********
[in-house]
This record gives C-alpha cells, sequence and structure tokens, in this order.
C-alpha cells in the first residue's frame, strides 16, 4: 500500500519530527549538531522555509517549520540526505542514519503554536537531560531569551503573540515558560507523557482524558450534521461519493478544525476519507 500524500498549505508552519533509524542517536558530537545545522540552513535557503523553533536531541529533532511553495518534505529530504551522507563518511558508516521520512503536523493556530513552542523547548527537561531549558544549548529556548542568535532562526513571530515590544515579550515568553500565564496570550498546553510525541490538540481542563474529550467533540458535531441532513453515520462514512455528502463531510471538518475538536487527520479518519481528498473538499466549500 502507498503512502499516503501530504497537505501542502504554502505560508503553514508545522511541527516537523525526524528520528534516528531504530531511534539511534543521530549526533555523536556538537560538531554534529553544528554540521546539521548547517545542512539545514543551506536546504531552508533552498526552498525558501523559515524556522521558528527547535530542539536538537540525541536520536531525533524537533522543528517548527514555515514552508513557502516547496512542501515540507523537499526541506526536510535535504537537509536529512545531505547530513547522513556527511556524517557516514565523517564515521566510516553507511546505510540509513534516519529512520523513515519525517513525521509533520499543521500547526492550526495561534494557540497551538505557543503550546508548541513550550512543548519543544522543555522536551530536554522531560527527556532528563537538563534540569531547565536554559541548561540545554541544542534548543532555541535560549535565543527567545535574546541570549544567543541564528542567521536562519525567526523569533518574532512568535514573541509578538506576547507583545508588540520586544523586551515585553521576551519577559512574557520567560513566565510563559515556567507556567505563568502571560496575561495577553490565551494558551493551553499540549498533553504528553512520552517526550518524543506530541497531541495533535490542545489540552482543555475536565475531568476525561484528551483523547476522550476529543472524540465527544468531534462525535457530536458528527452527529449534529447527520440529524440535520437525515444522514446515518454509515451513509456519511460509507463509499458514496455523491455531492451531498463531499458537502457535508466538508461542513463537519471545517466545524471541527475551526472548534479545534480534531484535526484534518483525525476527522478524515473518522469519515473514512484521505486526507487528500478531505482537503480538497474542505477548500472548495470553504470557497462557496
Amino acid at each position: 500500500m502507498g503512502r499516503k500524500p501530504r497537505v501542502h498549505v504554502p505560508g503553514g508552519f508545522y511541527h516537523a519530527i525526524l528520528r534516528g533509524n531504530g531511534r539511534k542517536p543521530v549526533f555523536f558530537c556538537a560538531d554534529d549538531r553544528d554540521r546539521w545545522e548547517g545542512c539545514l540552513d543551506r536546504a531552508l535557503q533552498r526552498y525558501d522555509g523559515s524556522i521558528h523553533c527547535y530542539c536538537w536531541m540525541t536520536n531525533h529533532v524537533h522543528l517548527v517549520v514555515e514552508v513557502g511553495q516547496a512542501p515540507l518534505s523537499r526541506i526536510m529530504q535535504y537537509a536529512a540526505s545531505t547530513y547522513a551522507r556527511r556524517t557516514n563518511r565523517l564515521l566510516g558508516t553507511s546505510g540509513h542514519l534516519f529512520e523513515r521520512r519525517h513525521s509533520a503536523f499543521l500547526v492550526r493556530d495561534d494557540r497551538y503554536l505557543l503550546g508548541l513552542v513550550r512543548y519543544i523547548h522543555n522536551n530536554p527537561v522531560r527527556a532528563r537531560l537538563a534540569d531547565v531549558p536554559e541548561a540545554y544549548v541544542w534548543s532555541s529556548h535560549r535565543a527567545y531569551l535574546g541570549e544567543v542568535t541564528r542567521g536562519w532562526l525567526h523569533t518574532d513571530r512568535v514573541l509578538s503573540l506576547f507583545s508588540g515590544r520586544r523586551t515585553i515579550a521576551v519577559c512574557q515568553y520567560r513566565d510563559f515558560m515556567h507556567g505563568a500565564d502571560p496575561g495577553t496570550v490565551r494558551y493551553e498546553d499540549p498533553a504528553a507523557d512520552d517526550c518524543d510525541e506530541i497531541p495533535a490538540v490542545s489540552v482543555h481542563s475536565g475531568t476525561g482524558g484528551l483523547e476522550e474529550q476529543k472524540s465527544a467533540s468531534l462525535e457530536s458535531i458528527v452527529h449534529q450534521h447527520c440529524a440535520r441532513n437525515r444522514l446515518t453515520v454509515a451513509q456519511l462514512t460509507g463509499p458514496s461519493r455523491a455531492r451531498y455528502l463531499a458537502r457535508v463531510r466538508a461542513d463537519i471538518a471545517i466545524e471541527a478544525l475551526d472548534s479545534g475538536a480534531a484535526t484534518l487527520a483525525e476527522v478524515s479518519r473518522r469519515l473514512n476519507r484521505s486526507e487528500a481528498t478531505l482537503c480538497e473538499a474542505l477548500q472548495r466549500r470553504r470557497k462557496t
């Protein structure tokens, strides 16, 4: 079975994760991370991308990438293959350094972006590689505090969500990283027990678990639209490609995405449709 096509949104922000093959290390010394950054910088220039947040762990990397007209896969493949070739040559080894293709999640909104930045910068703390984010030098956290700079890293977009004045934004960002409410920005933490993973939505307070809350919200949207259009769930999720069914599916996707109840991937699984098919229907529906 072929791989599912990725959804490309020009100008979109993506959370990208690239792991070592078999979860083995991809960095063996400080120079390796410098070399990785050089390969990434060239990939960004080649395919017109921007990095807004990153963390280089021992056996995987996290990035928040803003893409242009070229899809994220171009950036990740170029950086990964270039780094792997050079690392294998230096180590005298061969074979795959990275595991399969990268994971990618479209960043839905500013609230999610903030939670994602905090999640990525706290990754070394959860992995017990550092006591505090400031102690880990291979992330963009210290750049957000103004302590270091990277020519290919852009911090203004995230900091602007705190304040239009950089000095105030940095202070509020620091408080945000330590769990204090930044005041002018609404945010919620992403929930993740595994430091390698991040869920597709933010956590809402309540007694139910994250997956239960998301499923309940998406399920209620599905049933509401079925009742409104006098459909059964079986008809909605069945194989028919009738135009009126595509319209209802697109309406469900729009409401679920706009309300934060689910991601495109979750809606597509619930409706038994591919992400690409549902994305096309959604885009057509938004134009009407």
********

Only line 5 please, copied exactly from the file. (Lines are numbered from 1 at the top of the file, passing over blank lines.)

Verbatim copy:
């Protein structure tokens, strides 16, 4: 079975994760991370991308990438293959350094972006590689505090969500990283027990678990639209490609995405449709 096509949104922000093959290390010394950054910088220039947040762990990397007209896969493949070739040559080894293709999640909104930045910068703390984010030098956290700079890293977009004045934004960002409410920005933490993973939505307070809350919200949207259009769930999720069914599916996707109840991937699984098919229907529906 072929791989599912990725959804490309020009100008979109993506959370990208690239792991070592078999979860083995991809960095063996400080120079390796410098070399990785050089390969990434060239990939960004080649395919017109921007990095807004990153963390280089021992056996995987996290990035928040803003893409242009070229899809994220171009950036990740170029950086990964270039780094792997050079690392294998230096180590005298061969074979795959990275595991399969990268994971990618479209960043839905500013609230999610903030939670994602905090999640990525706290990754070394959860992995017990550092006591505090400031102690880990291979992330963009210290750049957000103004302590270091990277020519290919852009911090203004995230900091602007705190304040239009950089000095105030940095202070509020620091408080945000330590769990204090930044005041002018609404945010919620992403929930993740595994430091390698991040869920597709933010956590809402309540007694139910994250997956239960998301499923309940998406399920209620599905049933509401079925009742409104006098459909059964079986008809909605069945194989028919009738135009009126595509319209209802697109309406469900729009409401679920706009309300934060689910991601495109979750809606597509619930409706038994591919992400690409549902994305096309959604885009057509938004134009009407």